She was starting to feel like she was alone in a crowd, singing a song no one could understand. Nearly every day she found herself wishing she could better articulate one simple point:
Calm down. It will all be okay.
Ironically, in a city gone mad, that seemingly simple point was harder to make than any complex legal argument. Try telling the man staggering up the street, drunk at 9am, that it will all be okay. Try telling the people driving like bats out of hell to jobs downtown that it will all be okay. Try telling your coworkers that, or your mother, or even your cat.
Driving off the ferry one night, safe from the rage-filled city, she felt inclined toward a whiskey ginger. Into the dive she walked, wondering how many stories in her life began with “I walked into a bar,” or ended with, “And then I paid my tab and went home.” She couldn’t seem to escape the reality that no matter what else was going on in her life, one solution was always to sit down on that stool.
If only she had such faith in other spiritual practices, like yoga, or helping at a soup kitchen.
But this was another question she could ponder over ice.
Fiddling with her phone, she remembered that she had uninstalled all her social networking apps, like Instagram and Facebook. In a fit of enlightenment, she had realized that these supposedly social tools were actually preventing her from socializing. The only way to explore this theory had been to uninstall them. Toying with the idea of now re-installing one just for something to look at, she sighed.
Forcing herself to test her hypothesis, she set down her phone, walked over to the group of folks at the other end of the bar, and asked them how their night was going.
She was soon ensconced at the corner stool, discussing everything from Utah to Hawaii, software to poetry, suicide to morality. This was what always tempted her to return to a good dive: it was the most likely place you could have philosophical conversations.
And it was better than an app.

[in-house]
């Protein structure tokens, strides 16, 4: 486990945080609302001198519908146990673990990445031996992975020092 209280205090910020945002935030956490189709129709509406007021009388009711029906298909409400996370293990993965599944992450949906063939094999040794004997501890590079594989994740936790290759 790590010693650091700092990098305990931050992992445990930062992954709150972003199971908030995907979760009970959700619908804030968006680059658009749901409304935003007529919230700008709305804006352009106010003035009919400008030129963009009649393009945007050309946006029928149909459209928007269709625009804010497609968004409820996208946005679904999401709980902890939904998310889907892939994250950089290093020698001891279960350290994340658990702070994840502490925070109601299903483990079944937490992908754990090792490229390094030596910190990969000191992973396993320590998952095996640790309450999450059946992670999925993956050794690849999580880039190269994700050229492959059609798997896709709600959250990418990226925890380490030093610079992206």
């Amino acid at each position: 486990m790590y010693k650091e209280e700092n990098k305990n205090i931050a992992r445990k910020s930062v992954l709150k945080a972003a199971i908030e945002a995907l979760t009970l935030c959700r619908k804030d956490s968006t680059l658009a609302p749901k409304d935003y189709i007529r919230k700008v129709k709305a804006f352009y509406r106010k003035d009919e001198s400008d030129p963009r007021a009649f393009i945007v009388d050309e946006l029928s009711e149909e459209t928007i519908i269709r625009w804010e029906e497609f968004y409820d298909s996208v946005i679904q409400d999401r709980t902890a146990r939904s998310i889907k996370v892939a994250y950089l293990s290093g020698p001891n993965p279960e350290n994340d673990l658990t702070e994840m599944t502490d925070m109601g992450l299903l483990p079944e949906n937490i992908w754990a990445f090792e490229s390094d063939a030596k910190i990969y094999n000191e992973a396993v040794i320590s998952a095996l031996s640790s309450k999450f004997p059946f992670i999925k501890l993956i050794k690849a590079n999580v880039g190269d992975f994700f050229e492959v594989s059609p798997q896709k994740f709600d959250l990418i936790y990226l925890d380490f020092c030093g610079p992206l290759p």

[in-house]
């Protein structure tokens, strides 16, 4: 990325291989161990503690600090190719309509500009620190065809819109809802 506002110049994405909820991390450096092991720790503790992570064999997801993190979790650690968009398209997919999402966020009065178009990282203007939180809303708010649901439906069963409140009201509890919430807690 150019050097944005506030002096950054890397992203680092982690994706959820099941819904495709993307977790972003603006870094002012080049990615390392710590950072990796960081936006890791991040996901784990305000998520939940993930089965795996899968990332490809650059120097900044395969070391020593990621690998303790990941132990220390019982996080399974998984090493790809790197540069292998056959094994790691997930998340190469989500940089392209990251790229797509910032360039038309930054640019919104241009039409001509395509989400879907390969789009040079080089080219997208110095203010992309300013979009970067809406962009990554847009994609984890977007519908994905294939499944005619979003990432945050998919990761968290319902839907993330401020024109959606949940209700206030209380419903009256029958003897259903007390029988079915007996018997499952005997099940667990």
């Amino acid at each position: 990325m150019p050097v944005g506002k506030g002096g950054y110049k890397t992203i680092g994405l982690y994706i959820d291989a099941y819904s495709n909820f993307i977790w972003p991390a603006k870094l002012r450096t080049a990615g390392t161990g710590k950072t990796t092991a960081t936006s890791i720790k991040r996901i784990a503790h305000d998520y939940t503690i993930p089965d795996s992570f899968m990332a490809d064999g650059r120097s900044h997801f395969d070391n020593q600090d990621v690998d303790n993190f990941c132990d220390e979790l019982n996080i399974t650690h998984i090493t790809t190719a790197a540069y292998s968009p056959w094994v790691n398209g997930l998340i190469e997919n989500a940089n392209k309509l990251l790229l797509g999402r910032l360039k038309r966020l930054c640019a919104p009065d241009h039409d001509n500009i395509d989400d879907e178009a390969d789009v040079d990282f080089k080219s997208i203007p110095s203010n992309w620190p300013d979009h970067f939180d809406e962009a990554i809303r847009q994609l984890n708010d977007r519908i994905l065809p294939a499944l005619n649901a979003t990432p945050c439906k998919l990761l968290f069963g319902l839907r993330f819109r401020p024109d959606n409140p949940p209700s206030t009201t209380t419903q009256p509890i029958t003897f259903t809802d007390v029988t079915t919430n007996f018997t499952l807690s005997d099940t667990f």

It was revealed to her that she shared her name with one of the bartender’s children, who had committed suicide as a teenager several years before. He elaborated, describing how and when and why. Inhaling, she felt no need to run away from the conversation. This was an opportunity to practice articulating her inarticulate song.
She said, “I feel the need to say something presumptuous.”
He waved his beer at her in invitation.
“I have always struggled with anxiety and depression. I know a little bit about what inclines someone toward suicide. What you’re describing… the way he did it, and his reason… there was something in his wiring. If he hadn’t done it then, it would have been a year later, or five.”
“That’s what his sister says,” he told her.
“But you feel guilty,” she pressed on.
“There is some of that,” he agreed, and joked without humor, “That’s why I come here.”
She suggested he think about letting go of that.
She didn’t really know if he could have done things differently. She just knew with utter confidence that it no longer mattered. His guilt now only served to keep him on that bar stool with that pint glass.
If she was ever going to get off her stool, she had to find a way to show people that it would all be okay. Even when it most profoundly was not. It was simply a song she could not get out of her head.
He thanked her, patted her shoulder, and bought her another drink. A stocky regular sat down with them. They chatted about her recent move to the island. And then “Amie” came on the jukebox.
Together without discussion the three of them began to sing along, and sang every chorus to the end.
For 4:23 minutes, life was completely, unreservedly okay.
The husky fellow held out his large hand to shake hers, saying, “Welcome to the island.”
She paid her tab and went home.